Experts generally believe very deeply in what they do. Their ‘why’ tends to be unusually strong. Yet ultimately, being an industry expert is a money-generating career, and it should ideally be treated as a fully-fledged business. That said, do you get involved in the revenue-generating aspect of what you do?

Years ago, after publishing my first two books with Penguin, the editorial team gave me some positive feedback. They told me that authors are typically reticent about media interviews, and they said they enjoyed working with me because I was actively (I would say ‘aggressively’) involved in the marketing of each new title. 

Two weeks ago, I discovered a broken system by mistake. I had run out of copies of one of my own books, and needed a handful more in a hurry ahead of a conference. So I called my local bookstore and asked whether they had any stock. 

‘That’s strange,’ the lady on the phone told me, clicking at keys in the background. ‘It shows here we sold all our stock a year ago, and for some reason, we haven’t had any since then.’ 

I passed this information back to my publisher, who discovered that the issue was nationwide. That particular book is only two years old. It had sold fabulously for its first year. And then, because of an unnoticed system glitch, it had simply never been restocked in stores. Anywhere.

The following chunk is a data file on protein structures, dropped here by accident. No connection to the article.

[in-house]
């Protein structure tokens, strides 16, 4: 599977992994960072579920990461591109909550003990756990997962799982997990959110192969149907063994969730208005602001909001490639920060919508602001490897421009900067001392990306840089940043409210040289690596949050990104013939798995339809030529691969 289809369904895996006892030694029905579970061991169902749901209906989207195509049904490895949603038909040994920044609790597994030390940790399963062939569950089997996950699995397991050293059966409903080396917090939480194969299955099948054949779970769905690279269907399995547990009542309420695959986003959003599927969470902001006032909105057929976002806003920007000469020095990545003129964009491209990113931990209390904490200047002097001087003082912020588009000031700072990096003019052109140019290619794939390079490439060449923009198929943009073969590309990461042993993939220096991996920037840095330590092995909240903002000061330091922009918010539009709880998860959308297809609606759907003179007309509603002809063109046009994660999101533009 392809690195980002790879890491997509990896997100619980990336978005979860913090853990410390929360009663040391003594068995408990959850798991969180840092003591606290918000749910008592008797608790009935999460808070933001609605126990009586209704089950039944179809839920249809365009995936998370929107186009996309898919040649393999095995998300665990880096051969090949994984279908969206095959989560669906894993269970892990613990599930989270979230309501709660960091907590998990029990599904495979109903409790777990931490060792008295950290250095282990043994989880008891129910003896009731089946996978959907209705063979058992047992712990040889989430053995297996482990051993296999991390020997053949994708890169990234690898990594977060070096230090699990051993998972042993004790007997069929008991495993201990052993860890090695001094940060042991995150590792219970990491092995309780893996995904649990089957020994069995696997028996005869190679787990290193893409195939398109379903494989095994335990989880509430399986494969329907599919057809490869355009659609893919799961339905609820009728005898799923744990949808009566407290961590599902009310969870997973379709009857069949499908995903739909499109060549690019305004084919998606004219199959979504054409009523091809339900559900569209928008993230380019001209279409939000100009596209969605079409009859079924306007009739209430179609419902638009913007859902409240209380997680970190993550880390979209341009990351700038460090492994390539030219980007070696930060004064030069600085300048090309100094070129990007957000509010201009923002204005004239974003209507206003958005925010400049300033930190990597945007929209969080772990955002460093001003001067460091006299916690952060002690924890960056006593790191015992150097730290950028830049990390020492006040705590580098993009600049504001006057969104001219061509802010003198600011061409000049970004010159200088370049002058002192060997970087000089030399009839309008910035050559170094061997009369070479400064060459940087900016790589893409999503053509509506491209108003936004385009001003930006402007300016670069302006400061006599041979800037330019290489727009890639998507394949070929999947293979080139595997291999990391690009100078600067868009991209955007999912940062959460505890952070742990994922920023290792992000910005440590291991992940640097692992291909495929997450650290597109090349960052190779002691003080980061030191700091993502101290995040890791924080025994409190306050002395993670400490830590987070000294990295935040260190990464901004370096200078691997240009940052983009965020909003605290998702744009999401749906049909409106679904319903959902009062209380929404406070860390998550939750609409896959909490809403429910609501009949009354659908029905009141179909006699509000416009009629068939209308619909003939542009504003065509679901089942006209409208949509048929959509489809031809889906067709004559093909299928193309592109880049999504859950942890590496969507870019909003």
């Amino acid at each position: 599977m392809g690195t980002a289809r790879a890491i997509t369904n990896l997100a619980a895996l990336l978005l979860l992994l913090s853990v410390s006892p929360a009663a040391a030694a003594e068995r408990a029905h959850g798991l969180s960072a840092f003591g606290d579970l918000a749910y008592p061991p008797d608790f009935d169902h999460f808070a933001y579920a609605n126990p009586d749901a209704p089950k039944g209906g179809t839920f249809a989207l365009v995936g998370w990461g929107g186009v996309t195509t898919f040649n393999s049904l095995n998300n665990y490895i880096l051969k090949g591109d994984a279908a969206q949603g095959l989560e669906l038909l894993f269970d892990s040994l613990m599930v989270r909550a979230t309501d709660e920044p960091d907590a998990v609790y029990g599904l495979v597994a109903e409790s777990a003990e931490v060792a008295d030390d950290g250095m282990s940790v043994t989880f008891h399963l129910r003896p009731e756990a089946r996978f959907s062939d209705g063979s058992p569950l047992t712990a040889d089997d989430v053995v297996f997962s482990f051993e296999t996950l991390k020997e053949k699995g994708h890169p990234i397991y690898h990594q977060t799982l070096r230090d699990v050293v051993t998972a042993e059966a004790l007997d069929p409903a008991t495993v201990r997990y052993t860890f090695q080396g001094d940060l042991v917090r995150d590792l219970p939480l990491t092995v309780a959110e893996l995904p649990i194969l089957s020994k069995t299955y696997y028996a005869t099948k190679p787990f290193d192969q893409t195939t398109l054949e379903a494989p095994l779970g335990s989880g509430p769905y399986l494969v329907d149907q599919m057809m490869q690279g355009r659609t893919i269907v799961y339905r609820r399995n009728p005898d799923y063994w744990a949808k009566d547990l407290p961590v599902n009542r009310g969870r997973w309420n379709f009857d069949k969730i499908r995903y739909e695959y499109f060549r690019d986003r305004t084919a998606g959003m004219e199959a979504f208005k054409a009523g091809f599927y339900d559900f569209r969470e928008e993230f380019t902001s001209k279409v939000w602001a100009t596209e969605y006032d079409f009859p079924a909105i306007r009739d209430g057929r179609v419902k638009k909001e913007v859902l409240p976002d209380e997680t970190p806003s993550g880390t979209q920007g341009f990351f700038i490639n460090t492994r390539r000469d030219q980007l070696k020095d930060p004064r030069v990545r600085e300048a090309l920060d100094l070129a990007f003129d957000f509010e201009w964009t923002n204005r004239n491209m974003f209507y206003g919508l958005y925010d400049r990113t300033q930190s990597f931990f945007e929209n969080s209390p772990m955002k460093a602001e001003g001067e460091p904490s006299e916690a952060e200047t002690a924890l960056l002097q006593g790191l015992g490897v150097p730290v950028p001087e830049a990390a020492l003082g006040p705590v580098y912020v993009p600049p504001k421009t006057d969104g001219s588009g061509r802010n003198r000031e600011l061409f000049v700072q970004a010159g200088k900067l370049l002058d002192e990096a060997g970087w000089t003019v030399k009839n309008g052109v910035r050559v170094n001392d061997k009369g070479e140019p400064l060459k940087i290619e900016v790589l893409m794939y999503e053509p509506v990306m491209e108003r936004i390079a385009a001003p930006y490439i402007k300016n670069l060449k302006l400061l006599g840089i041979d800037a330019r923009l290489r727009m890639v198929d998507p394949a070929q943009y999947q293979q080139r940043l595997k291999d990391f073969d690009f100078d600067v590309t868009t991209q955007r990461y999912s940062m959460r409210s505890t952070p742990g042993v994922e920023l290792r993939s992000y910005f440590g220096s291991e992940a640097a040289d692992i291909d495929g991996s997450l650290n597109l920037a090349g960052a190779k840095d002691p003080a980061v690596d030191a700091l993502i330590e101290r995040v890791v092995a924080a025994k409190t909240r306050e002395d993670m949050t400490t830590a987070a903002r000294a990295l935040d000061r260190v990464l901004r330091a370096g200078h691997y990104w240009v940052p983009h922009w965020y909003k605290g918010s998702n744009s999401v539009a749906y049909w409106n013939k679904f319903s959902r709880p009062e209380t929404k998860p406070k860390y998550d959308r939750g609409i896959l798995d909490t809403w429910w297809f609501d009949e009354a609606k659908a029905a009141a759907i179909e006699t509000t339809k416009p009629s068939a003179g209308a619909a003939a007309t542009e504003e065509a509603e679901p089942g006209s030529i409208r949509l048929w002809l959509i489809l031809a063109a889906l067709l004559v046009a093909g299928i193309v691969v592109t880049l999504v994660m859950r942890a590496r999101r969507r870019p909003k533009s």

Because I queried this scenario, the books are now back in stores. If I hadn’t, no one would have noticed. We would simply have assumed that the book wasn’t selling. 

Being intimately involved with the sales process is a business imperative. You are not a ‘purist’ if you avoid this aspect of your business. Instead, you are simply creating the conditions for potential obscurity. So long as there is revenue associated with what you do, you will flourish as an expert. When there isn’t, you won’t. 

Become, and remain, deeply involved with the revenue-generating activities in your business, and you could own your industry. 


Douglas Kruger is a multiple award-winning professional speaker, focusing on innovation, agile culture and expert positioning. Books like his, ‘They’re Your Rules, Break Them!’ are bestsellers, informing his conference speeches for leadership audiences. Book him as the motivational speaker for your next conference or event at